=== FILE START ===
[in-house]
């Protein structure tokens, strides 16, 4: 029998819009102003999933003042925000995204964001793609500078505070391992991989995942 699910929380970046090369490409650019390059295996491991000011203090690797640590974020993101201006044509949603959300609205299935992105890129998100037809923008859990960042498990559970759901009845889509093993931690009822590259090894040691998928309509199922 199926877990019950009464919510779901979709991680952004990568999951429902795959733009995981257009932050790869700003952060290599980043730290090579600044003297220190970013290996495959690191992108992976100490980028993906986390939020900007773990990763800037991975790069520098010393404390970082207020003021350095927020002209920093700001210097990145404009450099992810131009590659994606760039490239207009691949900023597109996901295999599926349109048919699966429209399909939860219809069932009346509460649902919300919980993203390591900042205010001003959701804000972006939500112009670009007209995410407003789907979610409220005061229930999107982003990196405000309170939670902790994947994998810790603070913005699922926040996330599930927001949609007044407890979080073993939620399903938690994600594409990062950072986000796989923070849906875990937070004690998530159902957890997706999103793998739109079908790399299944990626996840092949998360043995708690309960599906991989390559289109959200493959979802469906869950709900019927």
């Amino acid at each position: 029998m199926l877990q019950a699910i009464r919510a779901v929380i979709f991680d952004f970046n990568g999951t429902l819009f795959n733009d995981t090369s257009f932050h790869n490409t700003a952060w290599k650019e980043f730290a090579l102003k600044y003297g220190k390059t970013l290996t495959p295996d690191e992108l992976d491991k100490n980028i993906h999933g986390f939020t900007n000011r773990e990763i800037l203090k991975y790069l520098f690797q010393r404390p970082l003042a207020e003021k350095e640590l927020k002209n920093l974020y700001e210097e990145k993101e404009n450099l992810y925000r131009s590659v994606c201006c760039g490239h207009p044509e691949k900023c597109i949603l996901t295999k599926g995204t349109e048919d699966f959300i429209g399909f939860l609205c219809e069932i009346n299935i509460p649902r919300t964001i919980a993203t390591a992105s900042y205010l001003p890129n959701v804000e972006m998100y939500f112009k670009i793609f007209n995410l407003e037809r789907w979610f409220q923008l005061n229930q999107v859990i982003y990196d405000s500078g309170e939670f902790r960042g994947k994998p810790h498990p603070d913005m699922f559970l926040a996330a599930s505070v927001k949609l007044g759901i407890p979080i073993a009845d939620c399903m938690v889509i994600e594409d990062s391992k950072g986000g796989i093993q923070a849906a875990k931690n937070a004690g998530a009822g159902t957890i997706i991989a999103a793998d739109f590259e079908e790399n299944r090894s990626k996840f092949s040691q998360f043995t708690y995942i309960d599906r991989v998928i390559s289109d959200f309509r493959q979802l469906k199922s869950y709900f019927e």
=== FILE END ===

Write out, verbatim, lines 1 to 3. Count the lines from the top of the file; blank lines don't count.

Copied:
[in-house]
């Protein structure tokens, strides 16, 4: 029998819009102003999933003042925000995204964001793609500078505070391992991989995942 699910929380970046090369490409650019390059295996491991000011203090690797640590974020993101201006044509949603959300609205299935992105890129998100037809923008859990960042498990559970759901009845889509093993931690009822590259090894040691998928309509199922 199926877990019950009464919510779901979709991680952004990568999951429902795959733009995981257009932050790869700003952060290599980043730290090579600044003297220190970013290996495959690191992108992976100490980028993906986390939020900007773990990763800037991975790069520098010393404390970082207020003021350095927020002209920093700001210097990145404009450099992810131009590659994606760039490239207009691949900023597109996901295999599926349109048919699966429209399909939860219809069932009346509460649902919300919980993203390591900042205010001003959701804000972006939500112009670009007209995410407003789907979610409220005061229930999107982003990196405000309170939670902790994947994998810790603070913005699922926040996330599930927001949609007044407890979080073993939620399903938690994600594409990062950072986000796989923070849906875990937070004690998530159902957890997706999103793998739109079908790399299944990626996840092949998360043995708690309960599906991989390559289109959200493959979802469906869950709900019927």
């Amino acid at each position: 029998m199926l877990q019950a699910i009464r919510a779901v929380i979709f991680d952004f970046n990568g999951t429902l819009f795959n733009d995981t090369s257009f932050h790869n490409t700003a952060w290599k650019e980043f730290a090579l102003k600044y003297g220190k390059t970013l290996t495959p295996d690191e992108l992976d491991k100490n980028i993906h999933g986390f939020t900007n000011r773990e990763i800037l203090k991975y790069l520098f690797q010393r404390p970082l003042a207020e003021k350095e640590l927020k002209n920093l974020y700001e210097e990145k993101e404009n450099l992810y925000r131009s590659v994606c201006c760039g490239h207009p044509e691949k900023c597109i949603l996901t295999k599926g995204t349109e048919d699966f959300i429209g399909f939860l609205c219809e069932i009346n299935i509460p649902r919300t964001i919980a993203t390591a992105s900042y205010l001003p890129n959701v804000e972006m998100y939500f112009k670009i793609f007209n995410l407003e037809r789907w979610f409220q923008l005061n229930q999107v859990i982003y990196d405000s500078g309170e939670f902790r960042g994947k994998p810790h498990p603070d913005m699922f559970l926040a996330a599930s505070v927001k949609l007044g759901i407890p979080i073993a009845d939620c399903m938690v889509i994600e594409d990062s391992k950072g986000g796989i093993q923070a849906a875990k931690n937070a004690g998530a009822g159902t957890i997706i991989a999103a793998d739109f590259e079908e790399n299944r090894s990626k996840f092949s040691q998360f043995t708690y995942i309960d599906r991989v998928i390559s289109d959200f309509r493959q979802l469906k199922s869950y709900f019927e």